(From " Themes and Variations " by Mrs J.
Glennie Wilson.) Three gay companions cheered me on my way, Once in the morning of a flowery day, With song, and dance, and merry madrigal.' One pledged me in the enchanted wine of love' One like a music-making wind would move, And one sang sweeter than the nightingale. Youth was the first to tire and lagbehind ; His winged sandals slipped, nor could he find Ever again the path to follow me.
Hope grew more silent nowhisfriend had fled; At last he stopped, and pressed my hand, and said— "Farewell! I'll meet thee at the Trystingtree!"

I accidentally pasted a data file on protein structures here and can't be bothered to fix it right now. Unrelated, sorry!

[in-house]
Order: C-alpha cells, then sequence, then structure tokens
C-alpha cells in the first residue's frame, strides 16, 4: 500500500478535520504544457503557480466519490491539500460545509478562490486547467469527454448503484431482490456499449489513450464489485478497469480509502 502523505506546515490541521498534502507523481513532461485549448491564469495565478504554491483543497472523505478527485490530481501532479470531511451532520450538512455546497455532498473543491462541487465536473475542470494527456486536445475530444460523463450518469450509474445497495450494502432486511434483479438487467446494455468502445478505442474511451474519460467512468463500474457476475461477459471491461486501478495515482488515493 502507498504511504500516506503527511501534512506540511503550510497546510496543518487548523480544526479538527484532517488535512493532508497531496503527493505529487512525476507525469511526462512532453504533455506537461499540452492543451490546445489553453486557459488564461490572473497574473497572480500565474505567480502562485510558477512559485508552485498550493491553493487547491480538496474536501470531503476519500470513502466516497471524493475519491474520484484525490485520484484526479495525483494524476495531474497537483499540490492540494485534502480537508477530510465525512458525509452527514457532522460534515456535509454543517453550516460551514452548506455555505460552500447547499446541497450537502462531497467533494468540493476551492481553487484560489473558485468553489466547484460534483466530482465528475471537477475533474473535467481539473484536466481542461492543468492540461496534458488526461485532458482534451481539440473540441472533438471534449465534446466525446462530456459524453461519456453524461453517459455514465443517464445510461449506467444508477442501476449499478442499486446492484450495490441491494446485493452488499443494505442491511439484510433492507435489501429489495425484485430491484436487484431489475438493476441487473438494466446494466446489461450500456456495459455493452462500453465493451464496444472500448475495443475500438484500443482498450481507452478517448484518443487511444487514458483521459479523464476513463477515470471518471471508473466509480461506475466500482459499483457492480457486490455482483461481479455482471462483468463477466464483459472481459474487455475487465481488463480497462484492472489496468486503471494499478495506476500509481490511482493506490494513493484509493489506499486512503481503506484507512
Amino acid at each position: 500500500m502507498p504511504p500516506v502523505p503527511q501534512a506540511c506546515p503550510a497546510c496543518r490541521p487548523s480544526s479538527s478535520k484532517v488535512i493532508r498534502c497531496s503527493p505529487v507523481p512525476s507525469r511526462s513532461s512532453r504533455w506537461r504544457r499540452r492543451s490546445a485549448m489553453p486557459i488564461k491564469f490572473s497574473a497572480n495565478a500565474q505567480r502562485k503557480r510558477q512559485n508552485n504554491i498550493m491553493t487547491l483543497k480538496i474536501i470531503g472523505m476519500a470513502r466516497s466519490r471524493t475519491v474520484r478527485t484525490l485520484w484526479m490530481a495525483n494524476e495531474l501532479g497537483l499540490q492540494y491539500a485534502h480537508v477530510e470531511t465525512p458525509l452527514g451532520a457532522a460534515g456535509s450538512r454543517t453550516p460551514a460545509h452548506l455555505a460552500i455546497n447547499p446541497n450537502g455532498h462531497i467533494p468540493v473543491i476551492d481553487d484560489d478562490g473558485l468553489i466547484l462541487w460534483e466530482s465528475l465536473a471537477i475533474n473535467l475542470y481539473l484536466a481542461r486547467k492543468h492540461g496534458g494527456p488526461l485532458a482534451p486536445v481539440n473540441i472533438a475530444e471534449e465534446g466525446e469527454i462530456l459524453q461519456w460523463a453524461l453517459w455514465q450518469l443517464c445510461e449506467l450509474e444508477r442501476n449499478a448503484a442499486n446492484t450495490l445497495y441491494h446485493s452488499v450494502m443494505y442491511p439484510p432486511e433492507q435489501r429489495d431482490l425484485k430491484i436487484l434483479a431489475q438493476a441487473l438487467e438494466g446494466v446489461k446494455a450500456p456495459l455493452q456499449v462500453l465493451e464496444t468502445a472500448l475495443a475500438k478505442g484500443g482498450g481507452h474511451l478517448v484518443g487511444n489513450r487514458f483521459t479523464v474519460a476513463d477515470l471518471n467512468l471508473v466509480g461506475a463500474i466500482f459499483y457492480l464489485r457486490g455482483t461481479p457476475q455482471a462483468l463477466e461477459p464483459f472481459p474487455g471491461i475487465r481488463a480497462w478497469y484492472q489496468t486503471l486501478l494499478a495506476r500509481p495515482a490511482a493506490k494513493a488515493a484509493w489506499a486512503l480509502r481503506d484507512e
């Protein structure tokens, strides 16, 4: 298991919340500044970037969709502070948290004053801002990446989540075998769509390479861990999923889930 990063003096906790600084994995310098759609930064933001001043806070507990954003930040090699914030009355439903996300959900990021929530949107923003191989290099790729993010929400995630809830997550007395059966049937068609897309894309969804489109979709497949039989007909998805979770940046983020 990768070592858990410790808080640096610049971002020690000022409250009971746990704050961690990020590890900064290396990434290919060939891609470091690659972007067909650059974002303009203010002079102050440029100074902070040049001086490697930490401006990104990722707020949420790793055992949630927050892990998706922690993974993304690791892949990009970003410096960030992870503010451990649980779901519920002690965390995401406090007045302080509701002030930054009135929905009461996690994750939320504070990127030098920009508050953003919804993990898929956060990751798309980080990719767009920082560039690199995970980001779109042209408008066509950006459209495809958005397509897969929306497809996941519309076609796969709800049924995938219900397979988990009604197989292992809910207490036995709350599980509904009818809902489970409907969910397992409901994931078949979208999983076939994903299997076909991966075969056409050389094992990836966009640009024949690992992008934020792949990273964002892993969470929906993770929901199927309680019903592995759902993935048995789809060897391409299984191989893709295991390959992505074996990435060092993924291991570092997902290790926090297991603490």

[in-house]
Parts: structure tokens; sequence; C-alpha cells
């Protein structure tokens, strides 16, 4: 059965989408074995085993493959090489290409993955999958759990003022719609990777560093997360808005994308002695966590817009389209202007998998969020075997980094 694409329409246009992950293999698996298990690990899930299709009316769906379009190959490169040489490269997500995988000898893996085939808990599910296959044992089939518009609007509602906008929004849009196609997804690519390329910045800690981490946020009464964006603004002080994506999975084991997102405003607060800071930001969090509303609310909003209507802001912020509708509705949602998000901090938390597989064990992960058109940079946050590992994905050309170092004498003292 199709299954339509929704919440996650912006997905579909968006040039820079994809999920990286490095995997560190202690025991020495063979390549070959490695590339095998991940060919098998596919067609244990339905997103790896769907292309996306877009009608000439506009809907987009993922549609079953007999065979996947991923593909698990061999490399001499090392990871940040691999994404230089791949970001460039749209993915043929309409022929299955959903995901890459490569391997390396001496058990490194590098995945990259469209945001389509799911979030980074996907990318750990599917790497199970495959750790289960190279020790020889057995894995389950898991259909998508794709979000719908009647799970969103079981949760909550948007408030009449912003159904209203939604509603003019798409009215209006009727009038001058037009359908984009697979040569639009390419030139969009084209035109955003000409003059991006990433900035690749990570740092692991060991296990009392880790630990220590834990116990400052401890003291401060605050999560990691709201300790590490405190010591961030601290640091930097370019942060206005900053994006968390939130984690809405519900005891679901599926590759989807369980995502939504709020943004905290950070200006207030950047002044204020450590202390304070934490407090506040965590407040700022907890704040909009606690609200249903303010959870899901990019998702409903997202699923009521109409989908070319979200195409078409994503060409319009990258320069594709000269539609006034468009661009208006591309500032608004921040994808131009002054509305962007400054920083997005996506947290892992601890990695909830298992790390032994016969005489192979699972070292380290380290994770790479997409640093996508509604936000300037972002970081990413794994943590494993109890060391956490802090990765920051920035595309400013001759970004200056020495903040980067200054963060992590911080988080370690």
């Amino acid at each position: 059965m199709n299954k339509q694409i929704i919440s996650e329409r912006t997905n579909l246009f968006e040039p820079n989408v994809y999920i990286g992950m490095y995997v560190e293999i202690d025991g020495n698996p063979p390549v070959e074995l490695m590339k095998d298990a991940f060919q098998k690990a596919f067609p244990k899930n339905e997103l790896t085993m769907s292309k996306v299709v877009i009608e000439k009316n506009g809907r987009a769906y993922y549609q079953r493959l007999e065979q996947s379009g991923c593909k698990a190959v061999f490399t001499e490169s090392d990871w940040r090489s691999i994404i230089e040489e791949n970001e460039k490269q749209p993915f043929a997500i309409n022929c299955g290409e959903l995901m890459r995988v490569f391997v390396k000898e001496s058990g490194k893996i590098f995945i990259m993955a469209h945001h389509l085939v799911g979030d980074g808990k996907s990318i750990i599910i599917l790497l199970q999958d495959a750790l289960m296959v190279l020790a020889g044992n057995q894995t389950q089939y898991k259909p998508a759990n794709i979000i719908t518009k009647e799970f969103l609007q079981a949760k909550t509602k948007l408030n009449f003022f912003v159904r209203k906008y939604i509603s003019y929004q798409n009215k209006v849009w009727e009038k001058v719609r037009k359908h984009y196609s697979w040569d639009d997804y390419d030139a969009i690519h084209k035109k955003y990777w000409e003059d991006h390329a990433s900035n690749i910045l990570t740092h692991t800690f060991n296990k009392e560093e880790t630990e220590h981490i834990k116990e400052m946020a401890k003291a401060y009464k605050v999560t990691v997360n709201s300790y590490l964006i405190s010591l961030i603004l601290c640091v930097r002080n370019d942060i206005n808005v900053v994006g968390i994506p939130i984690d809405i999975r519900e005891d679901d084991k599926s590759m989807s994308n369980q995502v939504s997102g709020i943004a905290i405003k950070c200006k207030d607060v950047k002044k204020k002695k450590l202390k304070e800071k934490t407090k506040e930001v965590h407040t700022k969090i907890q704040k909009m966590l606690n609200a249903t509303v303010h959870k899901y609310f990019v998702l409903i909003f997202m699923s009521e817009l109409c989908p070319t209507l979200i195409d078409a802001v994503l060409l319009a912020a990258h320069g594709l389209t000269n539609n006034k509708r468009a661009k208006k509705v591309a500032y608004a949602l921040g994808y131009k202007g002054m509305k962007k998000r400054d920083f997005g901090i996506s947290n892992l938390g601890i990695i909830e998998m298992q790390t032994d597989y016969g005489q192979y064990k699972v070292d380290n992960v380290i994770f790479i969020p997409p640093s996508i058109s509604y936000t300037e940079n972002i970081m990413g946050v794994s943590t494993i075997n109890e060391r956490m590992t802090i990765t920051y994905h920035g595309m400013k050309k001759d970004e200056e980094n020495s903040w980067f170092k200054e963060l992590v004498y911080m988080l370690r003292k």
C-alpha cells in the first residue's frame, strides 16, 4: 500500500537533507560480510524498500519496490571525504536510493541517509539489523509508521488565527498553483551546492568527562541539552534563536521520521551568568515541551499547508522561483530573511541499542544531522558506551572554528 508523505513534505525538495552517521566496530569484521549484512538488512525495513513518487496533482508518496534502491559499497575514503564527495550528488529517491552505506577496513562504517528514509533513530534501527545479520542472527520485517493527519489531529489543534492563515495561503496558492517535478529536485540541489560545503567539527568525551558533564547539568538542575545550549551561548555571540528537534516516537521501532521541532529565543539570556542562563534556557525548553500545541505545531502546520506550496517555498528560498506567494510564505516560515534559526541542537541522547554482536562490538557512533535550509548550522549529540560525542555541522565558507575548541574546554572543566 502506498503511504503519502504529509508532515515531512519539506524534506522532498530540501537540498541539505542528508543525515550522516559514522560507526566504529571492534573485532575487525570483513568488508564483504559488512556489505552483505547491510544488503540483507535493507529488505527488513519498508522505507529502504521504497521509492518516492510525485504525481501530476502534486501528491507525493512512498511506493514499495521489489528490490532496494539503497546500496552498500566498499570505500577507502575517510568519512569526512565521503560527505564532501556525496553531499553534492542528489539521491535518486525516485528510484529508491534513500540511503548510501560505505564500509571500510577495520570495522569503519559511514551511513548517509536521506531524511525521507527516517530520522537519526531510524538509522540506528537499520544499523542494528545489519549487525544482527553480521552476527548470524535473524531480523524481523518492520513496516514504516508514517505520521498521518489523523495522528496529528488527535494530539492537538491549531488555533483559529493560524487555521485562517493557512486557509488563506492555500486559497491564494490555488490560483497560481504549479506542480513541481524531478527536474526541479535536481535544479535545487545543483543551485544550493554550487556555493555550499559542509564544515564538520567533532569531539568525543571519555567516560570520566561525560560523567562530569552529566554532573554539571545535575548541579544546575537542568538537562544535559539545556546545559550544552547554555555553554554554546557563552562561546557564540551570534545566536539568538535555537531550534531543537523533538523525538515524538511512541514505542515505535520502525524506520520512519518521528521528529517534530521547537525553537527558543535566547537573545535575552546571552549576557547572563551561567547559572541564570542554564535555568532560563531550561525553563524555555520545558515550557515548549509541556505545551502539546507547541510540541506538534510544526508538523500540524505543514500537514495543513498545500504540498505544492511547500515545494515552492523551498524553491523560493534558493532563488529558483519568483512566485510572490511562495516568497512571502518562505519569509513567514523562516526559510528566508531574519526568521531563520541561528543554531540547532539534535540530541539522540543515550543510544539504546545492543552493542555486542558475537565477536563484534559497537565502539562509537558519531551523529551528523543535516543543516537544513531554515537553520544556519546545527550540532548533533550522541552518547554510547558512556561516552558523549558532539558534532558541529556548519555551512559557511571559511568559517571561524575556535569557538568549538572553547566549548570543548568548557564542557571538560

So on we went, with neither dance nor song; But 'with Love near, the way was never long, And distant music floated through the field. All, what is this ? Has Love forsaken me ? Wliere havel seen this heath—this stricken "'tree?— 1., .'.;''' ;\"' ' '', This river that glides slow and mournfully, Aud'^his great angel leaning on his sword ?, My< friends we^e gone. There was no helper The angel raised his visor, at my cry. .. I feared to see :the face of Death :—^ut he" I Smiled, and I sa\\K Love waiting'there for me.
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Esther's Songs., Ashburton Guardian, Volume VII, Issue 2412, 28 April 1890
Esther's Songs. Ashburton Guardian, Volume VII, Issue 2412, 28 April 1890
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